The silver front grille looks really good and makes the device look classy and also a bit martial. The connections and controls on the back are also highlighted in silver, which definitely increases the overview and closes the circle of the color concept. The Space station V3 offers a fresh look overall.
At 14.5 kg, the Space station V3 is absolutely handy. The handle built into the top of the headstock is comfortable and lets you maneuver the device accurately to its destination. The base of the case is relatively small at 27.9 x 27.9 cm, but it is still secure and stable. With a height of 45.7 cm, the Space station V3 looks more like a tower than a cube. It can therefore be used as a seat during band rehearsals, especially for smaller people. The connections and the four controls are located on the rear. The latter is very stable and can be turned with comfortable resistance. And of course, they have been sunk deep enough into the case to be protected if the device should fall over.
Space station V3: Connections and controls
As far as connections and control options are concerned, there isn't much going on with the Space station V3. In addition to the power supply, there is only a stereo input with right and left channels plus an output for a subwoofer.
And the controls are not exactly fiddly either - four controls - that's all. On the one hand, we have two controls for the center point stereo parameters. Also, the general volume (Level) and also the volume of the side speaker (Width) can be set. And then there are two controls for the Speaker Contour, i.e. for the sound of the space station. There are two bands for the middle (MIDS) and highs (HFQ).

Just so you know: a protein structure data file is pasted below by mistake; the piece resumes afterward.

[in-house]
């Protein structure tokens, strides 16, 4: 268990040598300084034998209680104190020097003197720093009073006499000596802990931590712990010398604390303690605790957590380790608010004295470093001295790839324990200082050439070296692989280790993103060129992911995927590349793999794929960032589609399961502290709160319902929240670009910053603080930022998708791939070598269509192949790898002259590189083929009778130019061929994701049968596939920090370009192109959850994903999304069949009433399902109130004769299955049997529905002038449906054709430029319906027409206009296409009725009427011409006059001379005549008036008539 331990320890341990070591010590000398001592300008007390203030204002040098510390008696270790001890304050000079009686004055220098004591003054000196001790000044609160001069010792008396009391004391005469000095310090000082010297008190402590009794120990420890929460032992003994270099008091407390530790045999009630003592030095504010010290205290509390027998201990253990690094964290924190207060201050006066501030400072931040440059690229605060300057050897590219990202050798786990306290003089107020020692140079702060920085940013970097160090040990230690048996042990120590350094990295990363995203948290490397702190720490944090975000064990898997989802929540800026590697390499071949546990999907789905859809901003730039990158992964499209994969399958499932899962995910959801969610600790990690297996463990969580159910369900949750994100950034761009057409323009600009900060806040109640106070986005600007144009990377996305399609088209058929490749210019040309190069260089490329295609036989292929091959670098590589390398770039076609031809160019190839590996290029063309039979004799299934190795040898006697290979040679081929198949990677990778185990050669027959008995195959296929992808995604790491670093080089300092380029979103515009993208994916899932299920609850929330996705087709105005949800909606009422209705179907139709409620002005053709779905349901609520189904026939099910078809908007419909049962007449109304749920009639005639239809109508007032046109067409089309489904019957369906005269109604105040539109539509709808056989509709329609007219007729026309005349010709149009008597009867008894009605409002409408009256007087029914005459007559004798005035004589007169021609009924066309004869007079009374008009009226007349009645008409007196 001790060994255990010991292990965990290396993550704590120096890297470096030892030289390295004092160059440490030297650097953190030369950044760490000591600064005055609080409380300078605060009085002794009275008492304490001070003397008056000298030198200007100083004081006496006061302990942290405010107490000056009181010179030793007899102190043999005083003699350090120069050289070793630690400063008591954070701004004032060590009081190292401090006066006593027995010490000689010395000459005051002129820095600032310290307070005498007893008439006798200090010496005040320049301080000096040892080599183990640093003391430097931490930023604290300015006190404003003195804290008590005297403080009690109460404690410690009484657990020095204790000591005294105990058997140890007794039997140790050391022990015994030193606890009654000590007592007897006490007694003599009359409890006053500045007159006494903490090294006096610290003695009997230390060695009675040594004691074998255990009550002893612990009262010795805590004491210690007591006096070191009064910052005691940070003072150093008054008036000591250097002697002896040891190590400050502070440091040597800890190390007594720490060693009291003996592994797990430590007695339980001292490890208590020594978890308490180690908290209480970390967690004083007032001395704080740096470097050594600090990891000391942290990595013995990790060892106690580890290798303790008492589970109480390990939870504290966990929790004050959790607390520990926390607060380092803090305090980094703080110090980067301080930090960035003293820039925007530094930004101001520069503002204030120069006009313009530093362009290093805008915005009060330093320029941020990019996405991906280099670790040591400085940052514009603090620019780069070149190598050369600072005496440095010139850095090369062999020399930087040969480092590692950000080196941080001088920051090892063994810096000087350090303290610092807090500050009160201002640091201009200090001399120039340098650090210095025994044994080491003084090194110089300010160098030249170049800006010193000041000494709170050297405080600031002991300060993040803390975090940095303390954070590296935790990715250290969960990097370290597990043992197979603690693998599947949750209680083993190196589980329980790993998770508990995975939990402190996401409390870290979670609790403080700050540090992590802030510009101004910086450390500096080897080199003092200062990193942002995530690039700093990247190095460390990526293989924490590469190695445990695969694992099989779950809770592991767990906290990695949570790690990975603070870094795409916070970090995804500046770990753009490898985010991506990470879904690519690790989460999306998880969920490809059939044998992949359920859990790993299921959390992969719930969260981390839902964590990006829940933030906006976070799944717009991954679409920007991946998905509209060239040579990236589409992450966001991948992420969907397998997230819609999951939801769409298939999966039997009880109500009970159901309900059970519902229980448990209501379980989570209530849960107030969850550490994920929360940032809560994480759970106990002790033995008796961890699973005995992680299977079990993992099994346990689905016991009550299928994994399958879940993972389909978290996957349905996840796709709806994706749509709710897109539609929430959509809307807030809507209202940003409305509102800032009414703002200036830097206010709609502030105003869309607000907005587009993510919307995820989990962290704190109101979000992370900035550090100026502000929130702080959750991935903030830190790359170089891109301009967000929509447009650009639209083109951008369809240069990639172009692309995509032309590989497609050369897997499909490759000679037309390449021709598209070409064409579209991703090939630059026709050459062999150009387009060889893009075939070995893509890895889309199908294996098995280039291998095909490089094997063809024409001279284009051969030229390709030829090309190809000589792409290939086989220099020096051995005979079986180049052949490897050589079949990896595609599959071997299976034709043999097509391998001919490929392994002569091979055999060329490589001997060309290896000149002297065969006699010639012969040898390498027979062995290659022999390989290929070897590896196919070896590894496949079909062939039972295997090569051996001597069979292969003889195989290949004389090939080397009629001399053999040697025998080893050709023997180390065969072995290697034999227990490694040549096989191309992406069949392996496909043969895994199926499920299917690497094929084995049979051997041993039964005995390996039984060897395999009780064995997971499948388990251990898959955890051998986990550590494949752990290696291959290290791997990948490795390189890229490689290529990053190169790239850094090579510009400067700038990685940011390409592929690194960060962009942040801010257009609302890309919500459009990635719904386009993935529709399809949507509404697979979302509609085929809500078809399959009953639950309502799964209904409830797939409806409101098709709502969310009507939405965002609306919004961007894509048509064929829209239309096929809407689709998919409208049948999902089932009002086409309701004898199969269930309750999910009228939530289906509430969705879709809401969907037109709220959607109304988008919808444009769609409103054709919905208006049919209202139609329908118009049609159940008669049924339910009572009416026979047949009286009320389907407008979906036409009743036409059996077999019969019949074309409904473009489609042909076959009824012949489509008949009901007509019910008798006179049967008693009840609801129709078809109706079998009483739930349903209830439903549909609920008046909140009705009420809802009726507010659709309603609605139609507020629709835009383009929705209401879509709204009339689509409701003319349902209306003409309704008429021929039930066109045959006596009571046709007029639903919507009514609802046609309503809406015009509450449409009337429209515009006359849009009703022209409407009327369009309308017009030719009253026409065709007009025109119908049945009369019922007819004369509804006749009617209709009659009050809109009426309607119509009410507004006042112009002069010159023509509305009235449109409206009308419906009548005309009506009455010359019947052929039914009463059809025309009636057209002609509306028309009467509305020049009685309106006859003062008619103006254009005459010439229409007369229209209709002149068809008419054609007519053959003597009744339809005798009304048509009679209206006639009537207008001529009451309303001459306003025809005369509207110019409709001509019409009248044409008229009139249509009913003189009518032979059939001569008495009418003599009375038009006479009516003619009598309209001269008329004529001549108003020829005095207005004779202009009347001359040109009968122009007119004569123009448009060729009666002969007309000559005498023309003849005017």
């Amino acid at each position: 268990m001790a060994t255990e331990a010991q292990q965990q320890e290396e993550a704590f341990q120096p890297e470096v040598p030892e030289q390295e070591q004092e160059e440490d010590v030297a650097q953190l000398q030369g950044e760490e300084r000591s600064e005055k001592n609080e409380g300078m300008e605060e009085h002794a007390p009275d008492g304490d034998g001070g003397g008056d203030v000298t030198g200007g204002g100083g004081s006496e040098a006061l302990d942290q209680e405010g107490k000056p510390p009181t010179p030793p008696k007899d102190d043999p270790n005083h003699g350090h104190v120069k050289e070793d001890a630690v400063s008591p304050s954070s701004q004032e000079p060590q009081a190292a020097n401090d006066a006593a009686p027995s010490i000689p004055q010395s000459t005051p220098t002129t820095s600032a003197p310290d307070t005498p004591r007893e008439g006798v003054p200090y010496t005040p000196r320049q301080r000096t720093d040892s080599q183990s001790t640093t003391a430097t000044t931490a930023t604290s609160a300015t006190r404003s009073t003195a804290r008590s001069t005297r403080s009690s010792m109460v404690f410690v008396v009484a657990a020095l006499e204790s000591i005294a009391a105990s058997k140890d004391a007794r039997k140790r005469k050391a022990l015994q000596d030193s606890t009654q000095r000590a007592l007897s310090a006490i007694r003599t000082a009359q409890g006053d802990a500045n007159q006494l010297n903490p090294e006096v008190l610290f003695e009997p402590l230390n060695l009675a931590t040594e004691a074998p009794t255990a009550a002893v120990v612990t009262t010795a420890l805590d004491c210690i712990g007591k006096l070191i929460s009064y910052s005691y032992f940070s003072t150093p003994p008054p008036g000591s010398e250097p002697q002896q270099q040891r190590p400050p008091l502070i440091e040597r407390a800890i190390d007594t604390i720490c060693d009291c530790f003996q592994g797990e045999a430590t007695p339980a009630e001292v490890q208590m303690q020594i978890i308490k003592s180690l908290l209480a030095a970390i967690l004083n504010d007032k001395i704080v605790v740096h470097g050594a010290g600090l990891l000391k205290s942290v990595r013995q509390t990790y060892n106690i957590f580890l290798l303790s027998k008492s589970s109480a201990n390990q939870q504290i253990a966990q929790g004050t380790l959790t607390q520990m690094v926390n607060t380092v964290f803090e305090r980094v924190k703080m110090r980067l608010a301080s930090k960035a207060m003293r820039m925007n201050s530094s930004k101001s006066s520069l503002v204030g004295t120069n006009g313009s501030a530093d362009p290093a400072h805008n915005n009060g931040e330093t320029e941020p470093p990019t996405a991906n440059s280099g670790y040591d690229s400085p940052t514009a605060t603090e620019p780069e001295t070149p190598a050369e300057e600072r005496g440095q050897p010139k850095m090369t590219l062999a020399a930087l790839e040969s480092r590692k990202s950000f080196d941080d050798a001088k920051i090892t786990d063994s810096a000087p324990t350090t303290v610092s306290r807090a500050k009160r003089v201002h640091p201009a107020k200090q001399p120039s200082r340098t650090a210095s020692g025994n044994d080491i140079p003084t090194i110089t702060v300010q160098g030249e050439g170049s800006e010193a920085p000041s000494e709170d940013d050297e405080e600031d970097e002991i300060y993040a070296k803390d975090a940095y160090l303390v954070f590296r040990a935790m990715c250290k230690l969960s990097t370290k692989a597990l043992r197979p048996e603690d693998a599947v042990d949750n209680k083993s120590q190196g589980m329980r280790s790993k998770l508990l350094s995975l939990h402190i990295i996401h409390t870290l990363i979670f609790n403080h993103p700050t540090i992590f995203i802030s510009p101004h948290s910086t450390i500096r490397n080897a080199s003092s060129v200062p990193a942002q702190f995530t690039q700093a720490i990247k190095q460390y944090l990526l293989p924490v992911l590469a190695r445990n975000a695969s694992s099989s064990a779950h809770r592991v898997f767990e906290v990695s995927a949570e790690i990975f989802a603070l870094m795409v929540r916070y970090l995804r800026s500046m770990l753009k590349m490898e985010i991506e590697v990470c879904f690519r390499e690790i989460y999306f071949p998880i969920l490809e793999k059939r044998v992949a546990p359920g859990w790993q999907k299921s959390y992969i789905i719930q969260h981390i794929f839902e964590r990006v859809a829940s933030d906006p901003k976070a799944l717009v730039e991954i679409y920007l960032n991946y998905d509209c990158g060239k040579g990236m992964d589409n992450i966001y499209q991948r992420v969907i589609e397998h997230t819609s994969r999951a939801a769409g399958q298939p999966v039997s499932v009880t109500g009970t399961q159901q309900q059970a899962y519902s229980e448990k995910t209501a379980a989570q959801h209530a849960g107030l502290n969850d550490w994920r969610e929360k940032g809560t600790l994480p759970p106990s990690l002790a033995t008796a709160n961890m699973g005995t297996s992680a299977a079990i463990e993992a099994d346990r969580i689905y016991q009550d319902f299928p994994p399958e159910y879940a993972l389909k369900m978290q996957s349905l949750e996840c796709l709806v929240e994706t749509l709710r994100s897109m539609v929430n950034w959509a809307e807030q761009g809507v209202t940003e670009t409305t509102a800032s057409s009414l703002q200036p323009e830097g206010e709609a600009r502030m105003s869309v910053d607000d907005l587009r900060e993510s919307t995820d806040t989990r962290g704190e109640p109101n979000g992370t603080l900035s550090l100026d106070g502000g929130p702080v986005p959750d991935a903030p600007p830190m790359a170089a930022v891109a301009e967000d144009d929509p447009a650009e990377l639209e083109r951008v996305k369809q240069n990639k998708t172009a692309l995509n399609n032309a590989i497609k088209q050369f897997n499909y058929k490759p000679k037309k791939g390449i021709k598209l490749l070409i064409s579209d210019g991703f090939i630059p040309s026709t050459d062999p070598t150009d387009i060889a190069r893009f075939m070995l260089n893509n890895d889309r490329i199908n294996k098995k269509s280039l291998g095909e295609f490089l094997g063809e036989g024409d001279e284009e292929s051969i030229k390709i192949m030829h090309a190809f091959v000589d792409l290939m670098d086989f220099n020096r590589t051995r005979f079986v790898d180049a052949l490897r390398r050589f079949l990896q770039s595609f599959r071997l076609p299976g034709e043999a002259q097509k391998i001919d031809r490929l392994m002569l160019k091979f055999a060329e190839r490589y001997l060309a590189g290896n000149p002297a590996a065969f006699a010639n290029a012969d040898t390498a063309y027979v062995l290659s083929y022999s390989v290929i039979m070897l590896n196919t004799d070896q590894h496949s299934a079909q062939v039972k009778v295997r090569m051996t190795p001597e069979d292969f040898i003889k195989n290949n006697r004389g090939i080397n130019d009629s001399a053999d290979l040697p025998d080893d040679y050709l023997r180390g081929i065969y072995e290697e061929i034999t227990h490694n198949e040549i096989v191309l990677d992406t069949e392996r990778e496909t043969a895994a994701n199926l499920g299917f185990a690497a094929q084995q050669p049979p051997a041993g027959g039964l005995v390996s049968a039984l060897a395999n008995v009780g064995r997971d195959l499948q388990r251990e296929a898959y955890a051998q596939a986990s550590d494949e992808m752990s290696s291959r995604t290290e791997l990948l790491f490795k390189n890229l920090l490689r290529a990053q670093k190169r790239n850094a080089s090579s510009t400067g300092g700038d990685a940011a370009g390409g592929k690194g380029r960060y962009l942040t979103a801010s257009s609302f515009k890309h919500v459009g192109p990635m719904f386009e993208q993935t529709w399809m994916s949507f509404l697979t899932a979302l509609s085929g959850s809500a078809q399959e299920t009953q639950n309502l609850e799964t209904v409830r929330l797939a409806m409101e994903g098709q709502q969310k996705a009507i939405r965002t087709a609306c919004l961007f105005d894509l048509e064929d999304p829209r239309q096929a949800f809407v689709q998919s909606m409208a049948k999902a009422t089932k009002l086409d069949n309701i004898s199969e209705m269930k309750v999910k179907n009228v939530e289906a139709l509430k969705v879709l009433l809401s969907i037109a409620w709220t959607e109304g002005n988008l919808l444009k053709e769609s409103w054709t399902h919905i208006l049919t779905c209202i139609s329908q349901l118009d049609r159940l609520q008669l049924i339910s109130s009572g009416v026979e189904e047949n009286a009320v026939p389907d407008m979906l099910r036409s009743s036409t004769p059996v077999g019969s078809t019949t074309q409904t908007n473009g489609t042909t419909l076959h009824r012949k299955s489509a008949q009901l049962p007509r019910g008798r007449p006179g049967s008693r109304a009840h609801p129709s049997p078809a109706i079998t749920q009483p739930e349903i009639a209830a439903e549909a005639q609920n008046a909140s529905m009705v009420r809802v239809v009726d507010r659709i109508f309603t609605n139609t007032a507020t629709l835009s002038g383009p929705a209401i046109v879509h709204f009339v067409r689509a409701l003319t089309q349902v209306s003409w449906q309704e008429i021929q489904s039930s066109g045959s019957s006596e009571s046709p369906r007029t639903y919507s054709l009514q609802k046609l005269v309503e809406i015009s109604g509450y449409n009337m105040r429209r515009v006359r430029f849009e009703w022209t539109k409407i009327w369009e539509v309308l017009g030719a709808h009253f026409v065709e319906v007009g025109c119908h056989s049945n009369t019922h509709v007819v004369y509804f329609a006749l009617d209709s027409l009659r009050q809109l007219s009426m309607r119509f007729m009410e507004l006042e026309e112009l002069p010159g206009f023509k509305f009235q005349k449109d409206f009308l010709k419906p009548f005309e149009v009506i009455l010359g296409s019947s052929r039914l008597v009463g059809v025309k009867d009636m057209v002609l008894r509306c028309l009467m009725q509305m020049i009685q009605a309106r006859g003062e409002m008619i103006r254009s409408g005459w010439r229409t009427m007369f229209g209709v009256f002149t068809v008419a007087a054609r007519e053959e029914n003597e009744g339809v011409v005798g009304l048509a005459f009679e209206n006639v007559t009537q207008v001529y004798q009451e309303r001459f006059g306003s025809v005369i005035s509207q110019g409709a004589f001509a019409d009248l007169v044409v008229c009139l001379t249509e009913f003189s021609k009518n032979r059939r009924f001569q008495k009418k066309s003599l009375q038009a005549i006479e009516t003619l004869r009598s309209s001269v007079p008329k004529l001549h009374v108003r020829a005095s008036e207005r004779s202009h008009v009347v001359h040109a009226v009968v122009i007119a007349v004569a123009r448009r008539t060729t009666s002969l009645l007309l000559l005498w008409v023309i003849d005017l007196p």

In terms of the price of the V3 version, this is of course a bit meager, especially when compared to other amplifiers. For example, the much cheaper Roland KC-600 already offers four stereo inputs, a 3-band equalizer, and, in addition to the sub, also a headphone output. The power is roughly the same at 200 W because the Space station V3 comes to 180 W without the side speaker.
But don't forget what Aspen Pittman's Space stations are all about. The focus here is on center point stereo technology, which aims to provide a stereo sound image that is second to none. And that is exactly what we are checking now.
Space station XL: external appearance
With the big brother, the Space station XL, we find two side speakers, both again with 6.5``. This time, however, they are flush with the case, so there are no indentations. A 12 '' 3-way loudspeaker is now emblazoned at the front, protected by the black front grille. Overall, the device is classically completely wrapped in black, including on the back.